School of Journalism and New Media

The University of Mississippi

Posts Tagged ‘LaReeca Rucker’

Two from University of Mississippi School of Journalism and New Media will attend 2020 IRE virtual conference

Posted on: September 11th, 2020 by ldrucker

Due to the ongoing coronavirus pandemic, the 2020 Investigative Reporters & Editors conference will be a virtual event rather than an in-person gathering.

Set for Sept. 21-25, a student and an instructor from the University of Mississippi School of Journalism and New Media were awarded the opportunity to attend the virtual event.

Tupelo native Abbey Edmonson is majoring in journalism with minors in English and creative writing with an emphasis in social media. She has been working as an intern and editorial assistant at Invitation Oxford and Invitation Magazine for over a year, and she aspires to work for a national publication.

Abbey Edmonson

She was awarded the James Richard Bennett Scholarship, given to journalism students in Arkansas, Mississippi, Oklahoma or Louisiana, that provides a one-year student IRE membership and a complimentary conference registration. If the conference had not been moved online, the scholarship would also cover some travel fees and up to three nights in a hotel.

“I’m so excited to attend the conference,” Edmonson said. “I love taking any chances I can get to further my journalism experience. I hope to gain a better understanding of investigative reporting and how to do it effectively. I think I’m most excited about interacting with experienced journalists and growing my network.”

Edmonson applied for the scholarship, and she encourages students to apply for other opportunities they find online and elsewhere.

LaReeca Rucker

“My best advice to other students is to just apply, even if they don’t feel qualified,” she said. “I didn’t realize how much work I produced during my time at school that I was proud of and ready to submit as an application until I started applying to this conference and other opportunities like it.”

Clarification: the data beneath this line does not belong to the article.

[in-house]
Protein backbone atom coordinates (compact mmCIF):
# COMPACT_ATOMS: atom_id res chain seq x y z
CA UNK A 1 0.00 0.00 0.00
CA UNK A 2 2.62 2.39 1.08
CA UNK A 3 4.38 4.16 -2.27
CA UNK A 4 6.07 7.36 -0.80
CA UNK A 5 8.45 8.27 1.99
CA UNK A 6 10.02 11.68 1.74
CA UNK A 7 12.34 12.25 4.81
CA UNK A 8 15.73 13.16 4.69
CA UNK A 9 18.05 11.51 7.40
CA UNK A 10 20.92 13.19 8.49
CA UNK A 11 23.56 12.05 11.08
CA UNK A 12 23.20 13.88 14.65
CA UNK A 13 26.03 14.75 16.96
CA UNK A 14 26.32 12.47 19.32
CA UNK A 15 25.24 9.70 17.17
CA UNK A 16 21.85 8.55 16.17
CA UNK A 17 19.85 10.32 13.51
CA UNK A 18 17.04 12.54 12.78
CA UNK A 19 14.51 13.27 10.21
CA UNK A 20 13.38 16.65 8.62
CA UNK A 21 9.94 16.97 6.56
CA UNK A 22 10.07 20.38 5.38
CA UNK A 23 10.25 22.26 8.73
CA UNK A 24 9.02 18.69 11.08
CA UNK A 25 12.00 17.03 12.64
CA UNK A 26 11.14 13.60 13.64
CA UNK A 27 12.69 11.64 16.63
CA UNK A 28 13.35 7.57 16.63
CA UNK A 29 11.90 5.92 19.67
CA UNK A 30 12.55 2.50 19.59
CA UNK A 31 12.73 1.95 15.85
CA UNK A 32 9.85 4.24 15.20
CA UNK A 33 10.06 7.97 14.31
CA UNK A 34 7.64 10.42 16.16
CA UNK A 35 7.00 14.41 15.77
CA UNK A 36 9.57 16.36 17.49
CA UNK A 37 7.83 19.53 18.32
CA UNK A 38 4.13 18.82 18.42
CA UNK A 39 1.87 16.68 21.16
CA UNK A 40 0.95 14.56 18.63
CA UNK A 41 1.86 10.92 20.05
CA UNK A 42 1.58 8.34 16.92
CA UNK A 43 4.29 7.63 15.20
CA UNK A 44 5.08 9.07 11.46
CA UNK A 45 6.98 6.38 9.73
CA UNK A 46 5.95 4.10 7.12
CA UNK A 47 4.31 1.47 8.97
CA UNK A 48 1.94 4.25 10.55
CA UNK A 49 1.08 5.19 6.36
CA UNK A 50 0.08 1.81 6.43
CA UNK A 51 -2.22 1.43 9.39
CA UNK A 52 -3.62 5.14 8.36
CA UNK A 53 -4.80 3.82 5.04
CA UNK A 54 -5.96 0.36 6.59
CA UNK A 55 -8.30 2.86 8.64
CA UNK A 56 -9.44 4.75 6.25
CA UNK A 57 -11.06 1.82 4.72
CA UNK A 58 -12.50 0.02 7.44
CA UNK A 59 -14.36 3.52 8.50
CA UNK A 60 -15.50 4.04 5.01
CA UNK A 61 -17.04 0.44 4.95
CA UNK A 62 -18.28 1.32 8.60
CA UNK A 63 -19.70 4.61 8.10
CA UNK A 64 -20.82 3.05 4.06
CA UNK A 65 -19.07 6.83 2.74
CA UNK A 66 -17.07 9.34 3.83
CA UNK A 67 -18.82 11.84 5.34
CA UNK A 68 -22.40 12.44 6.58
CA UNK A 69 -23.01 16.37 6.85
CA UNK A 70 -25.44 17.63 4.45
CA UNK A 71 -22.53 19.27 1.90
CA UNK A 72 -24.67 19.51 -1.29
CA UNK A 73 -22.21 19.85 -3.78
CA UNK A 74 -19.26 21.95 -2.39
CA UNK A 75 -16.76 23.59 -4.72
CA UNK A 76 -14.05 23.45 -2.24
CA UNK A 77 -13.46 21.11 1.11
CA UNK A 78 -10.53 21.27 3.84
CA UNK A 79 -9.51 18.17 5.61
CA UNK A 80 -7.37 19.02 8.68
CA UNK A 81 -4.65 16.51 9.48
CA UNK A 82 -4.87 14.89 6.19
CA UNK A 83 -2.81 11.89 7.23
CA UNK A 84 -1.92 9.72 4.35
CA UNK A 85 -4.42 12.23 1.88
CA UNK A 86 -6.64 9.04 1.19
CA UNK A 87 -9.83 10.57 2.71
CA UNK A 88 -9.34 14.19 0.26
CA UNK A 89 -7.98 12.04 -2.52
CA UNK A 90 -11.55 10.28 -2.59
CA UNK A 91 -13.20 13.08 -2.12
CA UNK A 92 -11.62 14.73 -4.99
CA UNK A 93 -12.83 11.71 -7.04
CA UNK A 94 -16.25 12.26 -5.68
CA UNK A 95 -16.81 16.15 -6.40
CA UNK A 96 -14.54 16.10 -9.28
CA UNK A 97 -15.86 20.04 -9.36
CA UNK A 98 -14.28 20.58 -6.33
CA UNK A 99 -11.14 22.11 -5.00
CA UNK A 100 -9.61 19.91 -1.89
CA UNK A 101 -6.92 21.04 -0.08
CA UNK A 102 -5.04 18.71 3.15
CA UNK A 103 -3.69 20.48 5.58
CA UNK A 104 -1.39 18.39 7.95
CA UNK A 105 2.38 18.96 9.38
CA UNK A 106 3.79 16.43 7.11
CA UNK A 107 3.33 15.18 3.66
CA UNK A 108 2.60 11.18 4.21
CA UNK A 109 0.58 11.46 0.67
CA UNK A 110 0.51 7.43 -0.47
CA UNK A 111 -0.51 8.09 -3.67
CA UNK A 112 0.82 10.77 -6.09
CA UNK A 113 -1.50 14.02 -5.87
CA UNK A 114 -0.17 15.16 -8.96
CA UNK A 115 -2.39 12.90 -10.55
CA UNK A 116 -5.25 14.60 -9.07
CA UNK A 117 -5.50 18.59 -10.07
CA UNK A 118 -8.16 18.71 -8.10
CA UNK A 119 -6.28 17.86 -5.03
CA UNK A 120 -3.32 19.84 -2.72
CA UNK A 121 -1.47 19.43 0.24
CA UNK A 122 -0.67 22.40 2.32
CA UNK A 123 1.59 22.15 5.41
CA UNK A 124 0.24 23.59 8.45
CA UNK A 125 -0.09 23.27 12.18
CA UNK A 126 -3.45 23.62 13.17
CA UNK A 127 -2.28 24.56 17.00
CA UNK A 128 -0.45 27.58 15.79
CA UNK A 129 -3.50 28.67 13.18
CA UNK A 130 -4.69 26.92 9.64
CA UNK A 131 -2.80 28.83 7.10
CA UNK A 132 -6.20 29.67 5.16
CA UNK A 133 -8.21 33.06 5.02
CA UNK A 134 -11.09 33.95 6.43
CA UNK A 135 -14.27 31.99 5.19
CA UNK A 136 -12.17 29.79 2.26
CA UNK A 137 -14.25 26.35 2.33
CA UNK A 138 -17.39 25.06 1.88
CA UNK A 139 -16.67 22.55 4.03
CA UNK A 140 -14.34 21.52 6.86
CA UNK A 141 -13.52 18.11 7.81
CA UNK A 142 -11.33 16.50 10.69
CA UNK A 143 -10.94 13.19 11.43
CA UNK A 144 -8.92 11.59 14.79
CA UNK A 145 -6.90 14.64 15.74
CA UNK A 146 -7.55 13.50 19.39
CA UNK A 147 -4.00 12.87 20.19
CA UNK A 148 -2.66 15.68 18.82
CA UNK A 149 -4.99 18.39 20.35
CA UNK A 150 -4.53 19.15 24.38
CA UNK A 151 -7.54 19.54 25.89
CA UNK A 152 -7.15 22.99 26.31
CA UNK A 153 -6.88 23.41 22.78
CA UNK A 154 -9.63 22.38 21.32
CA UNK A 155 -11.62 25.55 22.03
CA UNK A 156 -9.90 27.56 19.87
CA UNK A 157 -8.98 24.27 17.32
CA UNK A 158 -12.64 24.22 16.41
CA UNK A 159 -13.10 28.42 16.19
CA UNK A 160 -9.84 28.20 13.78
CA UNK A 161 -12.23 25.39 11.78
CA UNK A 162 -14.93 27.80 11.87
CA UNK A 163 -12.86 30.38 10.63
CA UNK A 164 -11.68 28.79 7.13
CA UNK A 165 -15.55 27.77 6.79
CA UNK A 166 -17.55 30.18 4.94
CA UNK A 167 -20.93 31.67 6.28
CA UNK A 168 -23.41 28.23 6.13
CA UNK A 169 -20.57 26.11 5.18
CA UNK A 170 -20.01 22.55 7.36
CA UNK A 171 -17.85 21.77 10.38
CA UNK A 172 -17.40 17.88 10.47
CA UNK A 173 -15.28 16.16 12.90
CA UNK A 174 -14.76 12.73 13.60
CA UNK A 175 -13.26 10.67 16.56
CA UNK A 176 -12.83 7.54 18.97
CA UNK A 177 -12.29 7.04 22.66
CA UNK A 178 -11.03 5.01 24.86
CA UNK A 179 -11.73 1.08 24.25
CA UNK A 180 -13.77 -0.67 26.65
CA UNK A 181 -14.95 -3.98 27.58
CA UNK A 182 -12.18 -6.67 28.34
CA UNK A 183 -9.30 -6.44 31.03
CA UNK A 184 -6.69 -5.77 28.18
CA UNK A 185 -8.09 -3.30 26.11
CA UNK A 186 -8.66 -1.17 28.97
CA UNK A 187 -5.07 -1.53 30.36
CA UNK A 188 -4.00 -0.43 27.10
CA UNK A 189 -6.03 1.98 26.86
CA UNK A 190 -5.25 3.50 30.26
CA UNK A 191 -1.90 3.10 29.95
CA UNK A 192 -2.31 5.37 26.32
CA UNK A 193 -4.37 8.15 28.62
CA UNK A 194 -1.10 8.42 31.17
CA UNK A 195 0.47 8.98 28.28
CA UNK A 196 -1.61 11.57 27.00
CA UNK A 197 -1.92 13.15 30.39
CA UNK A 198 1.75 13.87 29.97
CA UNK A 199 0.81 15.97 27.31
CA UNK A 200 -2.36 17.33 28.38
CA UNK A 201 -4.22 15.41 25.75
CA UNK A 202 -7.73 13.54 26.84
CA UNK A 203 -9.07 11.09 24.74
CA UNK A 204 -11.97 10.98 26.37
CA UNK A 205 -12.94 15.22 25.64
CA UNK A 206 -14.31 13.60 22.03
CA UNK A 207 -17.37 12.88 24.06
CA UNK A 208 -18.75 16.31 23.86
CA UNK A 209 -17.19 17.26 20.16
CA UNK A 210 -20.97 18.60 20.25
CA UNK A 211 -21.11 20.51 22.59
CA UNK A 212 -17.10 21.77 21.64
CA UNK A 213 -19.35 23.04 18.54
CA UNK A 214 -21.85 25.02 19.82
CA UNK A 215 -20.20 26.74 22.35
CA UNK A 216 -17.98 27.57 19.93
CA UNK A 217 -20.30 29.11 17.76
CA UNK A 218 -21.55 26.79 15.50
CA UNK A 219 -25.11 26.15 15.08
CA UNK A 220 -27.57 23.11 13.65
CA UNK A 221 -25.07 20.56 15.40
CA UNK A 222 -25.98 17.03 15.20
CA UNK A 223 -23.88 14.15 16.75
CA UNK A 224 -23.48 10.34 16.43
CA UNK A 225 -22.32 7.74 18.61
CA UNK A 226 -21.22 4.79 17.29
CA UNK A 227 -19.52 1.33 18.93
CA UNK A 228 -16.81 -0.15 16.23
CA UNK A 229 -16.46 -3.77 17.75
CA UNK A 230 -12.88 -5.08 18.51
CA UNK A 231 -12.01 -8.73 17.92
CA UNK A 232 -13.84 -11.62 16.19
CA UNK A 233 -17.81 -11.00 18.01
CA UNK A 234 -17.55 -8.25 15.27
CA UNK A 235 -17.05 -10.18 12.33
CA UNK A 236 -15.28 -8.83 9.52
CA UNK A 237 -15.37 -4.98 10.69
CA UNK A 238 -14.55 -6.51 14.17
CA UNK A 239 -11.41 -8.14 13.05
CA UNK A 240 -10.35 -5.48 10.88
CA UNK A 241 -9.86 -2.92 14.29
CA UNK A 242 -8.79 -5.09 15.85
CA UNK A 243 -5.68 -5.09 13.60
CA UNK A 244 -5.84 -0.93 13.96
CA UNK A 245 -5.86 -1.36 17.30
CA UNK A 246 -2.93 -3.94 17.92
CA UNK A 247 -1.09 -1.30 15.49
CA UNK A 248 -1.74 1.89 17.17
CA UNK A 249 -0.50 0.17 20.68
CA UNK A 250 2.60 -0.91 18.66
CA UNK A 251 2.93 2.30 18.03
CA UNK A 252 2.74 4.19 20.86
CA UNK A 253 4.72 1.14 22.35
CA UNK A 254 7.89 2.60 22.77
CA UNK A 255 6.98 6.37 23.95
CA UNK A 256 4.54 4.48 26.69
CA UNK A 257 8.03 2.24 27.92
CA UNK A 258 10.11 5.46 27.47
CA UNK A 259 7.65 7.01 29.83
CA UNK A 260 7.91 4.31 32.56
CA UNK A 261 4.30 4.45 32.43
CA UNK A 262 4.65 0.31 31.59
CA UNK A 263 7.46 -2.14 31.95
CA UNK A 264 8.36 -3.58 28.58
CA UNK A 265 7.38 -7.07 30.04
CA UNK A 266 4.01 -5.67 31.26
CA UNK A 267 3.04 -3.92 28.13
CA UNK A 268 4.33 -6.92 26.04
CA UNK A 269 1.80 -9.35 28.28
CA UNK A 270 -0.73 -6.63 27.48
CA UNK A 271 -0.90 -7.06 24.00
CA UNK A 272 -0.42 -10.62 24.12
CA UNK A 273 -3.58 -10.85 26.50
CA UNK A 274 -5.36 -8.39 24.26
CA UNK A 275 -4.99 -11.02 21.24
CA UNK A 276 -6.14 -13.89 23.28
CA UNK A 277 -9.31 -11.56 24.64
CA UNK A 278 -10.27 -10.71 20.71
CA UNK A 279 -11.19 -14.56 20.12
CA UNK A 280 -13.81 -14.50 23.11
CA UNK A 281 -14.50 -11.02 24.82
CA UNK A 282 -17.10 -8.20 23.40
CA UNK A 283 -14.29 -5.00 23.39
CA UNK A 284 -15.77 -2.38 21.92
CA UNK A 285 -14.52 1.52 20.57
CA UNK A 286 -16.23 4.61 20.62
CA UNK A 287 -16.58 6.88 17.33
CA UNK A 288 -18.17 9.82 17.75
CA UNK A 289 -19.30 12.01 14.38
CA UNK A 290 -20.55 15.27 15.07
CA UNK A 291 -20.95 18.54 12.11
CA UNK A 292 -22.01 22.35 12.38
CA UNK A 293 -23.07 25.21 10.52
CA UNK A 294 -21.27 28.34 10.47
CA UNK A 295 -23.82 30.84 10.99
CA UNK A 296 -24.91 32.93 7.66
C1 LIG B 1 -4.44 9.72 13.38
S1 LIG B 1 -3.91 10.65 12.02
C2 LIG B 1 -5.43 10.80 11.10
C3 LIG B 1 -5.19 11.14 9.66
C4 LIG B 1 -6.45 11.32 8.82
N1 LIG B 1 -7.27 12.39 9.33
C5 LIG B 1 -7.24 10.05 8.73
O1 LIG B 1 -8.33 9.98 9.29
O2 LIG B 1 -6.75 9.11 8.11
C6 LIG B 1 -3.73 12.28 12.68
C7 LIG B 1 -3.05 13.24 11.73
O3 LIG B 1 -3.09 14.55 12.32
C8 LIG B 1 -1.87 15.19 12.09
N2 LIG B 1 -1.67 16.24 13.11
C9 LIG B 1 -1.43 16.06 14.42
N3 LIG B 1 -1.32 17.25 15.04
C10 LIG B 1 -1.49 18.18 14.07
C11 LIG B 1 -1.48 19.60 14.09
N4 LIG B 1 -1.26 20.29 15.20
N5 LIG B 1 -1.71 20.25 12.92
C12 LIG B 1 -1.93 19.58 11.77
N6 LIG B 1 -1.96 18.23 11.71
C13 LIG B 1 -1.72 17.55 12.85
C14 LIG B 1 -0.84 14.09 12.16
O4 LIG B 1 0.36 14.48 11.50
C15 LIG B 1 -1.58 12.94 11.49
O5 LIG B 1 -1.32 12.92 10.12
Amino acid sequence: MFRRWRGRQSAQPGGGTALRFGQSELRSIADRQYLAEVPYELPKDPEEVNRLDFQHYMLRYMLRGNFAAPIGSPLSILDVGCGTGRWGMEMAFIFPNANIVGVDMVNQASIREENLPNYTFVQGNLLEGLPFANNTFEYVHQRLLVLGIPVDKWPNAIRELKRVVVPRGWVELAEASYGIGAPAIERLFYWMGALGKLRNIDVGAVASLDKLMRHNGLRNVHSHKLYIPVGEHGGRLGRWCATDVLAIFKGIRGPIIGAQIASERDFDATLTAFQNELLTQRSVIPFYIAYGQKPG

Journalism professor LaReeca Rucker will also be attending the conference. She was selected as one of the recipients of an Eric B. Sager Scholarship that came with a one-year IRE membership and paid conference registration.

The scholarship was established through an estate gift by the late Eric B. Sager, an IRE member from West Virginia, who worked mainly in trade publications. The scholarship is for U.S.-based journalists and independent journalists, and those who are from trade publications and small outlets.

“I attended the IRE conference in Orlando in 2018 for the first time and found it to be jam-packed with valuable information and rock star speakers from the journalism world,” Rucker said. “I learned a lot, and I am grateful for the opportunity to attend the 2020 conference and bring what I learn back into the classroom.”

Oxford Stories reporters talk about MLK reporting project in Daily Journal podcast

Posted on: April 21st, 2018 by ldrucker

Oxford Stories reporting classes recently completed a special journalism project about the 50th anniversary of Dr. Martin Luther King Jr.’s assassination. Oxford Stories worked in partnership with the Northeast Mississippi Daily Journal to republish some of the stories student reporters wrote.

Chris Keiffer, of the Daily Journal, later contacted Oxford Stories and asked to do a podcast about the project. Oxford Stories reporters Alexis Rhoden and T’Keyah Jones were interviewed for the podcast. You can listen to their interview at the link below.

You can read stories from the project at the website: The Lorraine Motel: 50 Years After the Anniversary of Dr. Martin Luther King Jr.


Oxford Stories students produce The Lorraine Motel: 50 Years After the Assassination of Dr. Martin Luther King Jr.

Posted on: April 4th, 2018 by ldrucker

Last semester, journalism instructor LaReeca Rucker gave Oxford Stories journalism students a challenging final project. She wanted them and readers to learn about the effects of Dr. Martin Luther King’s assassination that happened 50 years ago on April 4, 1968 in Memphis.